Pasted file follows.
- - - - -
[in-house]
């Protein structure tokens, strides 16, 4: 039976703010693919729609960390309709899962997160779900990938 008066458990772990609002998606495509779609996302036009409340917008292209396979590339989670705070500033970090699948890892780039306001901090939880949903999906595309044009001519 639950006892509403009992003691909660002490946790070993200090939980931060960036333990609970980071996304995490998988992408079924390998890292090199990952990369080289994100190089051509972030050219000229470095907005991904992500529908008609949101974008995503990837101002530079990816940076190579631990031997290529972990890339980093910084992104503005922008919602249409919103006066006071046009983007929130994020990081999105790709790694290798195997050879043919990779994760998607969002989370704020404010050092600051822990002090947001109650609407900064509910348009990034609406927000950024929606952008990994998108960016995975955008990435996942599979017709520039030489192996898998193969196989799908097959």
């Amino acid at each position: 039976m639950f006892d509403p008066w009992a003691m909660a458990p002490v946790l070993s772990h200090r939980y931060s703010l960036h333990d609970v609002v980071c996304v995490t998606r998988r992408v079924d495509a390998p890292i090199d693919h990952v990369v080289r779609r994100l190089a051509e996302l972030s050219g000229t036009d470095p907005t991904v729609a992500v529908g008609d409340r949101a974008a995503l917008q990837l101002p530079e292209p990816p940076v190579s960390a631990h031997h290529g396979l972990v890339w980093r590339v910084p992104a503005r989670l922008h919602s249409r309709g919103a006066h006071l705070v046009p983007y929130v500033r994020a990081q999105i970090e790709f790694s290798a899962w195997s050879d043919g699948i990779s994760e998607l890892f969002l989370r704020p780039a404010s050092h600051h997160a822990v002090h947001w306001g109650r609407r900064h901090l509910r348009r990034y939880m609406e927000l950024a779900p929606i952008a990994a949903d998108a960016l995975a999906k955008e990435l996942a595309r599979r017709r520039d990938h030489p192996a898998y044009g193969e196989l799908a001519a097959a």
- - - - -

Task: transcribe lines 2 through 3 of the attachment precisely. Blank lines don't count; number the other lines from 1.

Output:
């Protein structure tokens, strides 16, 4: 039976703010693919729609960390309709899962997160779900990938 008066458990772990609002998606495509779609996302036009409340917008292209396979590339989670705070500033970090699948890892780039306001901090939880949903999906595309044009001519 639950006892509403009992003691909660002490946790070993200090939980931060960036333990609970980071996304995490998988992408079924390998890292090199990952990369080289994100190089051509972030050219000229470095907005991904992500529908008609949101974008995503990837101002530079990816940076190579631990031997290529972990890339980093910084992104503005922008919602249409919103006066006071046009983007929130994020990081999105790709790694290798195997050879043919990779994760998607969002989370704020404010050092600051822990002090947001109650609407900064509910348009990034609406927000950024929606952008990994998108960016995975955008990435996942599979017709520039030489192996898998193969196989799908097959």
């Amino acid at each position: 039976m639950f006892d509403p008066w009992a003691m909660a458990p002490v946790l070993s772990h200090r939980y931060s703010l960036h333990d609970v609002v980071c996304v995490t998606r998988r992408v079924d495509a390998p890292i090199d693919h990952v990369v080289r779609r994100l190089a051509e996302l972030s050219g000229t036009d470095p907005t991904v729609a992500v529908g008609d409340r949101a974008a995503l917008q990837l101002p530079e292209p990816p940076v190579s960390a631990h031997h290529g396979l972990v890339w980093r590339v910084p992104a503005r989670l922008h919602s249409r309709g919103a006066h006071l705070v046009p983007y929130v500033r994020a990081q999105i970090e790709f790694s290798a899962w195997s050879d043919g699948i990779s994760e998607l890892f969002l989370r704020p780039a404010s050092h600051h997160a822990v002090h947001w306001g109650r609407r900064h901090l509910r348009r990034y939880m609406e927000l950024a779900p929606i952008a990994a949903d998108a960016l995975a999906k955008e990435l996942a595309r599979r017709r520039d990938h030489p192996a898998y044009g193969e196989l799908a001519a097959a």